Dr. Roach: Many can avoid high blood pressure meds with natural remedies
Dear Dr. Roach: What are some natural ways to reduce blood pressure?
Dear J.W.: Too often, physicians jump to medication treatment to control blood pressure, when there are non-drug ways of reducing blood pressure that are often overlooked.
Not every person with high blood pressure is salt-sensitive, but overall, reducing salt can make a significant improvement in high blood pressure — an average of 5 points systolic and 3 points diastolic from moderate salt restriction. Other dietary changes proven to improve high blood pressure include high potassium foods, such as fruits; a more plant-based diet with more vegetables and legumes and less meat; and higher calcium and magnesium in the diet.
Alcohol can have an extremely large harmful effect on blood pressure in many people, especially the day after drinking three or more drinks. Smoking also raises blood pressure, and quitting has many health benefits beyond the drop in blood pressure. Regular moderate-intensity exercise (40 minutes three or four times weekly) similarly improves blood pressure.
There is evidence for benefit from some supplements. A study on aged garlic supplements was methodologically strong and showed a drop in systolic blood pressure an average of 5 points. Smaller trials showed benefit with the supplements berberine and whey protein. Dark chocolate and decaf coffee/tea have small beneficial effects.
Finally, some types of meditation have been shown to help lower blood pressure. Even slow, deep breathing techniques can lower blood pressure in the short term.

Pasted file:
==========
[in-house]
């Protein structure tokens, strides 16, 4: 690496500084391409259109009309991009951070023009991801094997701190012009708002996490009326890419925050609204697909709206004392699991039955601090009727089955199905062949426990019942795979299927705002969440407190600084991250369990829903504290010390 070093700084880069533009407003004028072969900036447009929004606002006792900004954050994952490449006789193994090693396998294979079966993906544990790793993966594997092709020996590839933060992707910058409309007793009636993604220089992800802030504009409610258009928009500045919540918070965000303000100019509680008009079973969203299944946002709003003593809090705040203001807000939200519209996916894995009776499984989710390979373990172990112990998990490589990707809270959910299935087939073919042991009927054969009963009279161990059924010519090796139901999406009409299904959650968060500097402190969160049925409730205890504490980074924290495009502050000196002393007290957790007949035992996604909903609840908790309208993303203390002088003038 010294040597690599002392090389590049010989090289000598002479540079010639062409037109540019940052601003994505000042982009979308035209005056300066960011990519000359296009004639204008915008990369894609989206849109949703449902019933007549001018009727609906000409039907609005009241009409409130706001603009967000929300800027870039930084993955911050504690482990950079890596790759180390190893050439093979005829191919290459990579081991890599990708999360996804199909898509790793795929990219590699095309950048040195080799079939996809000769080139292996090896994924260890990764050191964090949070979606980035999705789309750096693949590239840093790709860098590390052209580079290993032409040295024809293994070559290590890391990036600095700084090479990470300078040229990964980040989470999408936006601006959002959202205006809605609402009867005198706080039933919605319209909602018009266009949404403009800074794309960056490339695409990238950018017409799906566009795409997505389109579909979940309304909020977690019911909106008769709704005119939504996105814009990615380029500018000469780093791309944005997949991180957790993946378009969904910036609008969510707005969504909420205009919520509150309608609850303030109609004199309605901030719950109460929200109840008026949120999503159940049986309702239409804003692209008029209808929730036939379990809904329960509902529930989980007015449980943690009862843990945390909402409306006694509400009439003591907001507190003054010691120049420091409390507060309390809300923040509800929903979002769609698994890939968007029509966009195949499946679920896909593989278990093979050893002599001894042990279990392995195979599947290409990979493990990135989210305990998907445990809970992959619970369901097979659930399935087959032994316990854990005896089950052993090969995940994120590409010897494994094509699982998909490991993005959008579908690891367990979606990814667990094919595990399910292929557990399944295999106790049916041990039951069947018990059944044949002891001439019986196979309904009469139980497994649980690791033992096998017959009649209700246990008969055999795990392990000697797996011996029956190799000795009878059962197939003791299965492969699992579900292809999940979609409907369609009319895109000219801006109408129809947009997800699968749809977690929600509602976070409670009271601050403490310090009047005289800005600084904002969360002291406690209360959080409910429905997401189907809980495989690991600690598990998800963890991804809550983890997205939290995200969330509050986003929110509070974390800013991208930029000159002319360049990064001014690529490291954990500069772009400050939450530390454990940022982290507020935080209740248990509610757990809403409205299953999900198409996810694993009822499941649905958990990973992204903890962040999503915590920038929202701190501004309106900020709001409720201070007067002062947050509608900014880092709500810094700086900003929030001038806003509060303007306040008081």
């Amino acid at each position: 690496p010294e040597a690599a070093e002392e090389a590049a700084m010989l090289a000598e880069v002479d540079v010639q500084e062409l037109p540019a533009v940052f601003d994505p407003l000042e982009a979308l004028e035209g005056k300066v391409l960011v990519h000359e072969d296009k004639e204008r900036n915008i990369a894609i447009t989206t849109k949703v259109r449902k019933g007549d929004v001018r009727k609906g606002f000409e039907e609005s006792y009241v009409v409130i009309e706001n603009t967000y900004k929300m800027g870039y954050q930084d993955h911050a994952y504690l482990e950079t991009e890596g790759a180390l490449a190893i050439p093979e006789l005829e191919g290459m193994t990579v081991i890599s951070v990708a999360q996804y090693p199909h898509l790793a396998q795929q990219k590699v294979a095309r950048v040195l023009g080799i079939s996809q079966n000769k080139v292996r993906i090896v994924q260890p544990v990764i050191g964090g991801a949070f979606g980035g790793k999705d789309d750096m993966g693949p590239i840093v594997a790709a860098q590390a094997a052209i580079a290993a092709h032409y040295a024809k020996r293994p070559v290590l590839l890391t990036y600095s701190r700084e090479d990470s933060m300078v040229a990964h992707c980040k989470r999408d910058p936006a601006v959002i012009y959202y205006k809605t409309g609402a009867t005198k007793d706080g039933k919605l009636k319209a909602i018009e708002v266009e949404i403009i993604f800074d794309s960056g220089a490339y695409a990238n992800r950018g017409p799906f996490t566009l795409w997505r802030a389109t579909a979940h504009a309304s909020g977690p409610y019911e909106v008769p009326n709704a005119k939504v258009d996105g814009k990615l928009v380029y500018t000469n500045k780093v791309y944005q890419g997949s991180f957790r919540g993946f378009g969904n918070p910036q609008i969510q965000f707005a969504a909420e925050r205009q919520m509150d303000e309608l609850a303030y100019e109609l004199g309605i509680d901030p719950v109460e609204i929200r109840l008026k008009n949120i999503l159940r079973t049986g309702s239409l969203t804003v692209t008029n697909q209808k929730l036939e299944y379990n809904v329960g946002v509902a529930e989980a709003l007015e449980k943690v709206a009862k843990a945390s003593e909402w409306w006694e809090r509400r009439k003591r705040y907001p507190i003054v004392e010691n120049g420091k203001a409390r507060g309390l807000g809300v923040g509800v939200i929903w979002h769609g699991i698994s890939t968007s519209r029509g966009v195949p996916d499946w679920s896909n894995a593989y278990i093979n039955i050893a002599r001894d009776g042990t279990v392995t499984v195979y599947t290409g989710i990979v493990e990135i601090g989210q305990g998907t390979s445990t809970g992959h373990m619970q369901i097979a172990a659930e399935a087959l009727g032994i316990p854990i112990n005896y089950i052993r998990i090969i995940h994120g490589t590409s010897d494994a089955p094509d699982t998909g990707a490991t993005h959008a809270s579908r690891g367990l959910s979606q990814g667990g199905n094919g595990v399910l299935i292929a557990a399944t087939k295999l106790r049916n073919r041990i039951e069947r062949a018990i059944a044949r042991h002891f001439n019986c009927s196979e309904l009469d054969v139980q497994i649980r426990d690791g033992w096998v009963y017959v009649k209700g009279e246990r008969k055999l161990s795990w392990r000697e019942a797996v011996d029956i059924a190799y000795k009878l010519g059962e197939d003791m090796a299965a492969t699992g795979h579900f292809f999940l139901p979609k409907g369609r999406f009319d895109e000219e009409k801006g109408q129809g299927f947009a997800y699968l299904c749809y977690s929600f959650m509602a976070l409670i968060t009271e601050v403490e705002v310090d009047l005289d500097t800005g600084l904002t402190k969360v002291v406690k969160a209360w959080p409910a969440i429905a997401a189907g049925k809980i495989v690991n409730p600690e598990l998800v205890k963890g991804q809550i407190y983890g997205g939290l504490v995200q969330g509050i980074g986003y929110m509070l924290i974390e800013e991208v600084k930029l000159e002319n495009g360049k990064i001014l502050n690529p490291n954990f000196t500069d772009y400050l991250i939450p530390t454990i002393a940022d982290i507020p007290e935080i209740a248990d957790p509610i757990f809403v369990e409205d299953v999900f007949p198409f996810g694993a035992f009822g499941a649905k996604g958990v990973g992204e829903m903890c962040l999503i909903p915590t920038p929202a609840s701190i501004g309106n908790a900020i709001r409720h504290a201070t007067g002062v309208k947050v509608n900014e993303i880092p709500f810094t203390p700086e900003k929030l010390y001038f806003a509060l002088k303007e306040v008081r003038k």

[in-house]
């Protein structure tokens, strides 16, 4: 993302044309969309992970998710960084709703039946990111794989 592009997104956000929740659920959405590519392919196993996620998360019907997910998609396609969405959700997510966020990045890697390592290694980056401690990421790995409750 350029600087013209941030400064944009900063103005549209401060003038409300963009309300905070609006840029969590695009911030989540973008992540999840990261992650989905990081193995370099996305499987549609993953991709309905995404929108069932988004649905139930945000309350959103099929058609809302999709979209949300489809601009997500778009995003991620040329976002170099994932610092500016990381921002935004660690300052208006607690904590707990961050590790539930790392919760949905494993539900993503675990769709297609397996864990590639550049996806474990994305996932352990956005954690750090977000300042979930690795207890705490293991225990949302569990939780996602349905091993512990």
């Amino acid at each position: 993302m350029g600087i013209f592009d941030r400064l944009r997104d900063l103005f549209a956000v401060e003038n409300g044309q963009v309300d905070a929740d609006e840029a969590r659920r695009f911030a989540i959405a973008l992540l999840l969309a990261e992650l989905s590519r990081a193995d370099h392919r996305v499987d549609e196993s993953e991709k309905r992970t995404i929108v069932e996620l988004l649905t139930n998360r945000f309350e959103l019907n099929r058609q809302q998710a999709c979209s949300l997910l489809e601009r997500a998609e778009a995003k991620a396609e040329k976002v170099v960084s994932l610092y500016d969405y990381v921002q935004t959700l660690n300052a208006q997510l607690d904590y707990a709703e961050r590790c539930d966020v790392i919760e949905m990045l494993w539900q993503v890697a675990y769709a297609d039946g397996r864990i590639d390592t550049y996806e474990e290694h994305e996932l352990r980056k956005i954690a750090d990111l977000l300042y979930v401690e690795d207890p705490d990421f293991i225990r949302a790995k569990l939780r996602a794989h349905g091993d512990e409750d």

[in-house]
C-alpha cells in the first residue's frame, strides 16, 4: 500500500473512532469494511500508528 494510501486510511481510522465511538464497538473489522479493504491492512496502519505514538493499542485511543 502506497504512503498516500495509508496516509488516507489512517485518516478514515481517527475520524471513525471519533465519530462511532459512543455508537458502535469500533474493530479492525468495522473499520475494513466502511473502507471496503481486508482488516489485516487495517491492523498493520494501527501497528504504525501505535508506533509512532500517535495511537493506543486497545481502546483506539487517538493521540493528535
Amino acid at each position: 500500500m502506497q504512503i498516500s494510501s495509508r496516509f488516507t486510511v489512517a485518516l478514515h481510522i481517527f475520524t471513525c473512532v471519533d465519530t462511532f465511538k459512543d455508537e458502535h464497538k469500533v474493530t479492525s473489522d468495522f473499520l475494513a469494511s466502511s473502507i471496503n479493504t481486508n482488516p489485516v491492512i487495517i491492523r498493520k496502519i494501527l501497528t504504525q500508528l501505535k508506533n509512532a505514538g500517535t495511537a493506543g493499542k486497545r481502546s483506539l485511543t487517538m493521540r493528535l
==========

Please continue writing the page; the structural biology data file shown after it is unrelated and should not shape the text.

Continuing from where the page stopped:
Not everybody with high blood pressure can avoid medications with these natural remedies, but there are many who can, and many of these natural remedies have additional health benefits beyond blood pressure.
Dear Dr. Roach: My husband, his brother and their mother all have had dangerous blood clots that have traveled to their lungs with no prior warning. My concern is for my 26-year-old daughter, who is currently on hormonal birth control, and any other lifestyle changes she should make.
She has tested negative for Factor V. I have read that there are other ways besides Factor V that involve hereditary blood clotting. I would feel more confident that she is in the clear if my husband tested positive and her negative. My husband’s doctor has said that testing him for Factor V would not be reliable because he is currently on blood thinners.
Shouldn’t the cause of my husband’s blood clots be investigated more? What would you recommend at this point?
Dear C.M.: That degree of family history is concerning enough that I would certainly recommend a visit with a hematologist to explore the possibility of an inherited form of thrombophilia (increased propensity to blood clots). The Factor V Leiden mutation is one, and one that CAN be tested for while on anticoagulants. But there are quite a few others, some of which cannot be tested for while on specific anticoagulants, such as protein C and S deficiency while on warfarin. The information is most useful not for the person with the history of the clot (I suspect your husband is on lifelong anticoagulation), but for their family members.
Both a family history of blood clotting and oral contraceptives containing estrogen are risks for developing blood clots for your daughter. I would consider a different form of birth control, such as an IUD, in a woman with a family history like hers, unless there was an identifiable reason in her father, uncle and grandmother that she was proven NOT to have, just as you said.
Readers may email questions to ToYourGoodHealth@med.cornell.edu.